From the gaping maw of the infosec Twitterverse comes horrifying news. PGP is broken. How? We don’t know. When will there be any information on this vulnerability? Tomorrow. It’s the most important infosec story of the week, and it’s only Monday. Of course, this vulnerability already has a name. Everyone else is calling it eFail, but I’m calling it Fear, Uncertainty, and Doubt.
Update: eFail site and paper now available. This was released ahead of Tuesday’s planned announcement when the news broke ahead of a press embargo.
Update 2: The report mentions two attacks. The Direct Exfiltration attack wraps the body of a PGP-encrypted email around an image tag. If a mail client automatically decrypts this email, the result will be a request to a URL containing the plaintext of the encrypted email. The second attack only works one-third of the time. Mitigation strategies are to not decrypt email in a client, disable HTML rendering, and in time, update the OpenPGP and S/MIME standards. This is not the end of PGP, it’s a vulnerability warranting attention from those with a very specific use case.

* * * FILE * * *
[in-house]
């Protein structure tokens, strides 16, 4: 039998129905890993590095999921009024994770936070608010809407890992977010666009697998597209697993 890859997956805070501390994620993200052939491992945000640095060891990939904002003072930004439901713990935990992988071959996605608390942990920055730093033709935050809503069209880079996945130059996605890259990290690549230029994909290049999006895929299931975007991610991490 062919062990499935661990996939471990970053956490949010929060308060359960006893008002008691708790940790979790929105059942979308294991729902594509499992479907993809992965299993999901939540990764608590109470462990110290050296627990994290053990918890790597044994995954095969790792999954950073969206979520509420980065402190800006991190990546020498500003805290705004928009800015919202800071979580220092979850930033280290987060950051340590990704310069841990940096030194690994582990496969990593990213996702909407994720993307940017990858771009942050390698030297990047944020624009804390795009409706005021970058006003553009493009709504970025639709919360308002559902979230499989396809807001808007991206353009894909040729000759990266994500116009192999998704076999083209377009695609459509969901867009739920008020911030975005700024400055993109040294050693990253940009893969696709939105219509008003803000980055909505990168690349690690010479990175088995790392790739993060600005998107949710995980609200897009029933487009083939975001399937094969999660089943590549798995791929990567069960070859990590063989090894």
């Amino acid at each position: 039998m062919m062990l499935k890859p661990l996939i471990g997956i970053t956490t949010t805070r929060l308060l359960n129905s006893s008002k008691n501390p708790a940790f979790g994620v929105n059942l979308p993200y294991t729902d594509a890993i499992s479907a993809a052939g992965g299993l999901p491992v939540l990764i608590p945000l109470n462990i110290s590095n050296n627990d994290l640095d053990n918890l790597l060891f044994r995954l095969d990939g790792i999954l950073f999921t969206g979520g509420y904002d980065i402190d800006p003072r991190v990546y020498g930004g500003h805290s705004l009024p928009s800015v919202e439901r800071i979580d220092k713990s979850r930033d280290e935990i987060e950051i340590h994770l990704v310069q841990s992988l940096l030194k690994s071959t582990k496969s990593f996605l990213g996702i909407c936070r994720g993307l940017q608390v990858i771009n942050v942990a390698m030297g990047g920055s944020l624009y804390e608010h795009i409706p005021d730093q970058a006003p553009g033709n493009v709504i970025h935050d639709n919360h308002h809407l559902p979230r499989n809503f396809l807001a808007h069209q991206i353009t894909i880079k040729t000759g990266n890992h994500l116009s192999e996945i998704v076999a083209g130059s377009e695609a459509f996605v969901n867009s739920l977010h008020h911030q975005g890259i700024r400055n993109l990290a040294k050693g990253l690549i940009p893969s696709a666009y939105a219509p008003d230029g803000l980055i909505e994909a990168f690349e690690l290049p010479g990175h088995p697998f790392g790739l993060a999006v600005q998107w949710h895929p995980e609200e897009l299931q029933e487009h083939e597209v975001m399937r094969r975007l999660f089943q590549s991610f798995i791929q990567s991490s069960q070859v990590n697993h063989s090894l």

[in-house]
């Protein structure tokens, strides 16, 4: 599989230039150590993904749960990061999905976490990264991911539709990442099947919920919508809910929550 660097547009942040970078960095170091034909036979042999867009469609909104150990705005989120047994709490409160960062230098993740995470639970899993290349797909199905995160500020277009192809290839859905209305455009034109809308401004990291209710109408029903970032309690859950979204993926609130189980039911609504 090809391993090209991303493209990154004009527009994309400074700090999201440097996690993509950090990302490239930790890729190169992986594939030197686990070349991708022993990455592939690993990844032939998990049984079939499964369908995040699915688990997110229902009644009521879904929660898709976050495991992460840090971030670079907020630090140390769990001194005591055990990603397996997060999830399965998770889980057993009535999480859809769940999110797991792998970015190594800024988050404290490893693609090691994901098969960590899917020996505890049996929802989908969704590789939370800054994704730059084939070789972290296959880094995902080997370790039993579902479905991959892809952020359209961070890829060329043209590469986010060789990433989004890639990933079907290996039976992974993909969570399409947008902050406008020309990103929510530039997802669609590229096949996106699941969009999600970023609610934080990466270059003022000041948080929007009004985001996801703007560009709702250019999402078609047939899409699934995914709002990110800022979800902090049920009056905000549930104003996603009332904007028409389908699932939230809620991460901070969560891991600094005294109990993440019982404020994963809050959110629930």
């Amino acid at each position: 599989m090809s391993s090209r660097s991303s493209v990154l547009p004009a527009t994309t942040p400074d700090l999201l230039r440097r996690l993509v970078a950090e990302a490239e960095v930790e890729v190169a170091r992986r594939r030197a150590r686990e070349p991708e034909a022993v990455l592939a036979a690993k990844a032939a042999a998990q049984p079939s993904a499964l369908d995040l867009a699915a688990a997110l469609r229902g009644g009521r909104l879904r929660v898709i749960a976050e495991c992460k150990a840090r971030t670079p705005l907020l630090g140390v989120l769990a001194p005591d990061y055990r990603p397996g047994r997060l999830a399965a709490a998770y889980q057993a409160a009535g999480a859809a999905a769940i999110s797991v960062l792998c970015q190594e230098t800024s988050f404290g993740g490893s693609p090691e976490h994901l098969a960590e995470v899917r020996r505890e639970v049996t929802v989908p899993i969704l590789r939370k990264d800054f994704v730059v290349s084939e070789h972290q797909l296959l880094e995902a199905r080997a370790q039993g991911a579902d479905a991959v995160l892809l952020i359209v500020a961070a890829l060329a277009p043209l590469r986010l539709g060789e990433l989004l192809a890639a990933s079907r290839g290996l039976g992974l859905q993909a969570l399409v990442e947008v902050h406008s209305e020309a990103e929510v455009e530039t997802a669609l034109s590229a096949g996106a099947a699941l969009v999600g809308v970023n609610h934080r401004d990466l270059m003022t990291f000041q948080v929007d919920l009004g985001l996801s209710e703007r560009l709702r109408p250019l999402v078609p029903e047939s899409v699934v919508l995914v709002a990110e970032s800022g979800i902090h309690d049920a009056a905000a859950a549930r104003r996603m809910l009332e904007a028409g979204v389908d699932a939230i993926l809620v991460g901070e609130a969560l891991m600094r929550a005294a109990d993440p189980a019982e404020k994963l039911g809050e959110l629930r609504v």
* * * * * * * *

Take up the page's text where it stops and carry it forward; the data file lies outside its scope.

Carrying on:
Update 3: Hackaday has published an in-depth explanation of how eFail works which details the scope of the vulnerability.
[Sebastian Schinzel] announced on Twitter today he will be announcing a critical vulnerability in PGP/GPG and S/MIME email encryption. This vulnerability may reveal the plaintext of encrypted emails. There are currently no fixes — but there’s no proof of concept, or any actual publication of this exploit either. The only thing that’s certain: somebody on Twitter said encrypted email is broken.
The EFF has chimed in on this exploit and advises everyone to immediately disable and uninstall tools that automatically decrypt PGP-encrypted email. It also looks like the EFF came up with a great little logo for eFail as well so kudos on that.
While there are no details whatsoever concerning eFail aside from a recommendation to not use PGP, a few members of the community have seen a pre-press of the eFail paper. [Werner Koch] of GnuPG says eFail is simply using HTML as a back channel. If this is true, PGP is still safe; you just shouldn’t use HTML emails. If you really need to read HTML emails, use a proper MIME parser and disallow access to external links. It should be noted that HTML in email is already an attack vector and has been for decades. You don’t need to bring PGP into this.
Should you worry about a vulnerability in PGP and email encryption? Literally no one knows. European security researchers are working on a publication release right now, but other experts in the field who have seen the paper think it’s not a big deal. There is no consensus from experts in the field, and there is no paper available right now. That last point will change in a few hours, but for now eFail just stands for Fear, Uncertainty, and Doubt.